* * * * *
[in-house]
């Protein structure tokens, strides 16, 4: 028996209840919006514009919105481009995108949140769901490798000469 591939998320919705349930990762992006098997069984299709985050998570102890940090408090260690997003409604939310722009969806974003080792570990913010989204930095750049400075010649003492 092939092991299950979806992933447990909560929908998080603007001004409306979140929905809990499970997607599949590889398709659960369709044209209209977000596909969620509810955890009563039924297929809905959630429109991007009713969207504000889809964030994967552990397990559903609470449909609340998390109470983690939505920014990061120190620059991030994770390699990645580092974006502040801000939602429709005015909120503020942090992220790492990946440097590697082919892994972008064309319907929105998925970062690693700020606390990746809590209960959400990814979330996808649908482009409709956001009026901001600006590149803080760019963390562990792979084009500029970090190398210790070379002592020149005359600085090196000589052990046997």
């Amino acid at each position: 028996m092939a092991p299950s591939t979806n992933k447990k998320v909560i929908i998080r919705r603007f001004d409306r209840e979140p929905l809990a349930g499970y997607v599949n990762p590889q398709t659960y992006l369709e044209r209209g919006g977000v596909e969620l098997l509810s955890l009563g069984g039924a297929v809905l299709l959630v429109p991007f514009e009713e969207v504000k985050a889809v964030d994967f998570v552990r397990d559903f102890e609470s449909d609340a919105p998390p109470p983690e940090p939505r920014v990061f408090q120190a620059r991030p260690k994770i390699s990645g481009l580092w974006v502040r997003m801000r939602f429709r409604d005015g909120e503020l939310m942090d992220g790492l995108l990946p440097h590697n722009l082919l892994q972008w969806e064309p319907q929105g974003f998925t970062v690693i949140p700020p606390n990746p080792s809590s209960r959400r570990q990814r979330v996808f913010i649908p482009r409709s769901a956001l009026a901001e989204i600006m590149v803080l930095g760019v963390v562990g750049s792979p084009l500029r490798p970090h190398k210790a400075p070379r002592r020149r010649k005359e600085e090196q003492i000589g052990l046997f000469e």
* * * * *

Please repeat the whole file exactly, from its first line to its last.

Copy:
[in-house]
């Protein structure tokens, strides 16, 4: 028996209840919006514009919105481009995108949140769901490798000469 591939998320919705349930990762992006098997069984299709985050998570102890940090408090260690997003409604939310722009969806974003080792570990913010989204930095750049400075010649003492 092939092991299950979806992933447990909560929908998080603007001004409306979140929905809990499970997607599949590889398709659960369709044209209209977000596909969620509810955890009563039924297929809905959630429109991007009713969207504000889809964030994967552990397990559903609470449909609340998390109470983690939505920014990061120190620059991030994770390699990645580092974006502040801000939602429709005015909120503020942090992220790492990946440097590697082919892994972008064309319907929105998925970062690693700020606390990746809590209960959400990814979330996808649908482009409709956001009026901001600006590149803080760019963390562990792979084009500029970090190398210790070379002592020149005359600085090196000589052990046997």
């Amino acid at each position: 028996m092939a092991p299950s591939t979806n992933k447990k998320v909560i929908i998080r919705r603007f001004d409306r209840e979140p929905l809990a349930g499970y997607v599949n990762p590889q398709t659960y992006l369709e044209r209209g919006g977000v596909e969620l098997l509810s955890l009563g069984g039924a297929v809905l299709l959630v429109p991007f514009e009713e969207v504000k985050a889809v964030d994967f998570v552990r397990d559903f102890e609470s449909d609340a919105p998390p109470p983690e940090p939505r920014v990061f408090q120190a620059r991030p260690k994770i390699s990645g481009l580092w974006v502040r997003m801000r939602f429709r409604d005015g909120e503020l939310m942090d992220g790492l995108l990946p440097h590697n722009l082919l892994q972008w969806e064309p319907q929105g974003f998925t970062v690693i949140p700020p606390n990746p080792s809590s209960r959400r570990q990814r979330v996808f913010i649908p482009r409709s769901a956001l009026a901001e989204i600006m590149v803080l930095g760019v963390v562990g750049s792979p084009l500029r490798p970090h190398k210790a400075p070379r002592r020149r010649k005359e600085e090196q003492i000589g052990l046997f000469e």